When state employees start thinking that the money they’re spending could be going to a Medicaid recipient instead of their fancy-schmanzy seminar or new Blackberry device, I’ll say we’ve made progress.

  4. Barnie Day Avatar
    Barnie Day

    Will, I agree we could save a few coins in operational economies, and in aggregate I guess a few pennies here and a few pennies there add up. But this is not the scope of real waste, of real inefficiencies in government. This kind of penny-pinching–emails vs. letters–doesn’t blip the radar screen. Real waste comes in program redundancies, in building weapons systems we don’t need, in keeping bases open primarily for the make-work jobs they provide, in welfare–not of the food stamp variety (miniscule in total)–but of the corporate variety that is hidden in tax policy, or out-and-out direct subsidy, and in a million and one pork-barrel projects. These things exist at the local, state, and national levels and they all have constituences who love them and jealously guard and protect them. No, it is stronger than that. We demand them. You know, there is a lot of traffic on this blog about transportation and congestion. Do you realize that 80% of the vehicle miles driven in this state are racked up by vehicles with one occupant? Nationally, it’s 85%. Talk about waste and ineffiency! What’s the government got to do with that? Those ineffiencies are pushed by policies. I heard a dairy farmer once bitch about the giveaways of government cheese–little realizing that the government acquired the cheese by paying him an artificial price for the milk he produced!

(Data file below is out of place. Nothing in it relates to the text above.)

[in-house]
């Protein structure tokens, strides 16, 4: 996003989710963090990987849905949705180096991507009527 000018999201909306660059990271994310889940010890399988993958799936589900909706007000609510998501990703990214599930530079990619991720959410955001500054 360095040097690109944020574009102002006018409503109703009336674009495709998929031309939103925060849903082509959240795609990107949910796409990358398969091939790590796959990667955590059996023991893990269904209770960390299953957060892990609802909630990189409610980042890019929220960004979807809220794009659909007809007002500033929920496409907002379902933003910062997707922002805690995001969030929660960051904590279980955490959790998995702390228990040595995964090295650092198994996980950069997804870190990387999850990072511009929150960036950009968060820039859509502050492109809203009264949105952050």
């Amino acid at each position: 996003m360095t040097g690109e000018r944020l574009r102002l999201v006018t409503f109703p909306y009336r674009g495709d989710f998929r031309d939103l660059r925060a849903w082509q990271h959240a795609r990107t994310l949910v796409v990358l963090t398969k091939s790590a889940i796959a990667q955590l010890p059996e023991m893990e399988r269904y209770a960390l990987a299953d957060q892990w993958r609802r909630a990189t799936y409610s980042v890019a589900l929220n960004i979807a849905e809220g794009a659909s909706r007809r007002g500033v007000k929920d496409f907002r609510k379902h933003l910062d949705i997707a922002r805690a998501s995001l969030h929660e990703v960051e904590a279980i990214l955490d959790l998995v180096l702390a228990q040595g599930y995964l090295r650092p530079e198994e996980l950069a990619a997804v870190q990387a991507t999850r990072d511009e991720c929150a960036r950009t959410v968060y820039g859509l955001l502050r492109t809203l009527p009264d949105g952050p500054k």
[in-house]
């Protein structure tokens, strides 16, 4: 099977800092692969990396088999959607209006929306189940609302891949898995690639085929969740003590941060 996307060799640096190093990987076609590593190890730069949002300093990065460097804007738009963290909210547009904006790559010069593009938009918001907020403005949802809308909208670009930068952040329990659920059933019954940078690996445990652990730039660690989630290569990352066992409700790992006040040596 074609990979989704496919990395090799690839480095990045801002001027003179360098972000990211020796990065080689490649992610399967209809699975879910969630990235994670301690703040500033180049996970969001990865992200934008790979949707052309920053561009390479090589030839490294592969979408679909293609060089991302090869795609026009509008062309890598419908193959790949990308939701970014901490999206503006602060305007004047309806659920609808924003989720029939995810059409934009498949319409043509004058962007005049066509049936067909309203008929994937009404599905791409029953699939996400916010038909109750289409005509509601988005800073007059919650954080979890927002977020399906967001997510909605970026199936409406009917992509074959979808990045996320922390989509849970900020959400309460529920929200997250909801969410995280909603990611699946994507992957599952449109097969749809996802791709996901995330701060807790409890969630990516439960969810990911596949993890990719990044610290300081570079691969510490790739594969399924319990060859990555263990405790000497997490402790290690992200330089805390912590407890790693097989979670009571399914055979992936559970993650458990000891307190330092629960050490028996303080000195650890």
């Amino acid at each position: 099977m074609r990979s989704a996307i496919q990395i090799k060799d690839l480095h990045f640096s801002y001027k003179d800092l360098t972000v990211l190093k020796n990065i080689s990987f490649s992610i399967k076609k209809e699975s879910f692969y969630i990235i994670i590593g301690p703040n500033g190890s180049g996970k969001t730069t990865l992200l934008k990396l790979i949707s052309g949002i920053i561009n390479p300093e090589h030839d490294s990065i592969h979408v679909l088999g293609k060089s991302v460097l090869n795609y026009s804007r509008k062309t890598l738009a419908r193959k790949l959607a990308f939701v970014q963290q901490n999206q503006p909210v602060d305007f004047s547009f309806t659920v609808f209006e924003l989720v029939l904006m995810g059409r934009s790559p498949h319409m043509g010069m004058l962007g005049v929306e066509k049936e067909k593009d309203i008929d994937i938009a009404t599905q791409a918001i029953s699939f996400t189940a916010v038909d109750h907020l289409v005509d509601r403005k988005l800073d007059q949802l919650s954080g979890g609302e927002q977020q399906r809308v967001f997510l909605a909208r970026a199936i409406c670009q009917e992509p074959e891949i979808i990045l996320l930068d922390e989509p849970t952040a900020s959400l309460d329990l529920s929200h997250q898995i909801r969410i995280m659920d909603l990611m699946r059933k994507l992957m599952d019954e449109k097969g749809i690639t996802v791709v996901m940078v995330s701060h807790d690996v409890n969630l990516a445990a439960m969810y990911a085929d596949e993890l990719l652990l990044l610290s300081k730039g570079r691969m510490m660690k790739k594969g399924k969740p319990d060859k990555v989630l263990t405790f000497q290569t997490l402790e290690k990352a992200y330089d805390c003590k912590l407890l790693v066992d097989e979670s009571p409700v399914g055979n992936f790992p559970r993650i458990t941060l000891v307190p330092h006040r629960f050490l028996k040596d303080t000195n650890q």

5. Will Vehrs Avatar
    Will Vehrs

    I don’t think I’ve ever been as discouraged and disappointed by a public figure’s attitude as I am by yours, Barnie.

    If you wonder why so many conservatives disdain government, you provide the answer.

    We were talking about state government, not Federal weapons programs or make-work jobs at military bases. (Note we spend a lot of money in this state trying to preserve those bases and jobs.) We weren’t talking about corporate welfare–that’s another subject and we’re probably closer to you than you think.

    I don’t know where the one person/one car thing came from. If I recommended doing something about it, you’d complain I wasn’t living up to my free market philosophy.

    I think Jim was right a few days ago: there’s a “damned if you do, damned if don’t” quality about your commentary. I suppose that’s the downside of the delightful provacateur/partisan persona you bring to the debate.

    Apparently, I’ve been a damn fool trying to bring efficiency to what I do and to argue for efficiencies elsewhere. It’s just a “blip.” Why bother?

  6. Barnie Day Avatar
    Barnie Day

    Will, regarding your ‘damned if I do, damned if I don’t’ characterization, I can only offer this defense:

    Roses are red,
    violets are blue.
    I’m schizophrenic,
    and so am I!

  7. Will Vehrs Avatar
    Will Vehrs

    At least you’re our schizophrenic.